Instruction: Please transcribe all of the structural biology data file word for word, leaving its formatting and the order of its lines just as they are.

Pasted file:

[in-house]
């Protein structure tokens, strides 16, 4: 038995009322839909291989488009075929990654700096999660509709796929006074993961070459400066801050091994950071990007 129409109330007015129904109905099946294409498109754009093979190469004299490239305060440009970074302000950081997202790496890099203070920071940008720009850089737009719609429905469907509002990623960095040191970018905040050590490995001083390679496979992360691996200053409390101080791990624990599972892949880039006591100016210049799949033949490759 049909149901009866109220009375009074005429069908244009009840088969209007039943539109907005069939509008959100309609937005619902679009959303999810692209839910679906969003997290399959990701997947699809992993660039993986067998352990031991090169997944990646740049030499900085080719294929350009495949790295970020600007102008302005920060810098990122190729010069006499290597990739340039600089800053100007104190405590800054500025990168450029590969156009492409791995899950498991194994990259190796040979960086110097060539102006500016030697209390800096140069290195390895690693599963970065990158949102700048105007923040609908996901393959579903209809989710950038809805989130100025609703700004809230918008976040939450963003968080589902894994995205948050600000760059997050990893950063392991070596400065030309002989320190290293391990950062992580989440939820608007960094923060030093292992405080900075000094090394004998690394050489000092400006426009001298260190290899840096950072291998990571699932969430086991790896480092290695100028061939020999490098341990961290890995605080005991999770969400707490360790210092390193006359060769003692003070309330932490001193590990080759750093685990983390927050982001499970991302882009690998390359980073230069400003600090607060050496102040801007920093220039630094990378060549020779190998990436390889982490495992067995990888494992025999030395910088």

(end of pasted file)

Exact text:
[in-house]
């Protein structure tokens, strides 16, 4: 038995009322839909291989488009075929990654700096999660509709796929006074993961070459400066801050091994950071990007 129409109330007015129904109905099946294409498109754009093979190469004299490239305060440009970074302000950081997202790496890099203070920071940008720009850089737009719609429905469907509002990623960095040191970018905040050590490995001083390679496979992360691996200053409390101080791990624990599972892949880039006591100016210049799949033949490759 049909149901009866109220009375009074005429069908244009009840088969209007039943539109907005069939509008959100309609937005619902679009959303999810692209839910679906969003997290399959990701997947699809992993660039993986067998352990031991090169997944990646740049030499900085080719294929350009495949790295970020600007102008302005920060810098990122190729010069006499290597990739340039600089800053100007104190405590800054500025990168450029590969156009492409791995899950498991194994990259190796040979960086110097060539102006500016030697209390800096140069290195390895690693599963970065990158949102700048105007923040609908996901393959579903209809989710950038809805989130100025609703700004809230918008976040939450963003968080589902894994995205948050600000760059997050990893950063392991070596400065030309002989320190290293391990950062992580989440939820608007960094923060030093292992405080900075000094090394004998690394050489000092400006426009001298260190290899840096950072291998990571699932969430086991790896480092290695100028061939020999490098341990961290890995605080005991999770969400707490360790210092390193006359060769003692003070309330932490001193590990080759750093685990983390927050982001499970991302882009690998390359980073230069400003600090607060050496102040801007920093220039630094990378060549020779190998990436390889982490495992067995990888494992025999030395910088």